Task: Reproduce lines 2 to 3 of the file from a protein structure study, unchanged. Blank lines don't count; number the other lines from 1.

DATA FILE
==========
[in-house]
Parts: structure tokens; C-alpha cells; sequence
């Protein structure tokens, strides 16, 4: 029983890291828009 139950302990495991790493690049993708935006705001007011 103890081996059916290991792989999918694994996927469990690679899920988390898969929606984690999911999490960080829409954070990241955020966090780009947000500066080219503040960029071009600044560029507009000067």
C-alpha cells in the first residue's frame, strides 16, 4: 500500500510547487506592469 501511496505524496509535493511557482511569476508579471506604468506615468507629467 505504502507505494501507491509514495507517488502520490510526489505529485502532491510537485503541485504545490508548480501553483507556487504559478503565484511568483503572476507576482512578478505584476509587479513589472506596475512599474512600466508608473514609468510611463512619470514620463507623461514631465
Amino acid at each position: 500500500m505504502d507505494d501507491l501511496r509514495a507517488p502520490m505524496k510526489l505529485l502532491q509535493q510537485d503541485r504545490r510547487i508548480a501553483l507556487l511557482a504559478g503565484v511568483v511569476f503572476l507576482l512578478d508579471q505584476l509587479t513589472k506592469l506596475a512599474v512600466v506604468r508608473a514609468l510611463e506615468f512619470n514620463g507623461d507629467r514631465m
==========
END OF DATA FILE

Parts: structure tokens; C-alpha cells; sequence
């Protein structure tokens, strides 16, 4: 029983890291828009 139950302990495991790493690049993708935006705001007011 103890081996059916290991792989999918694994996927469990690679899920988390898969929606984690999911999490960080829409954070990241955020966090780009947000500066080219503040960029071009600044560029507009000067």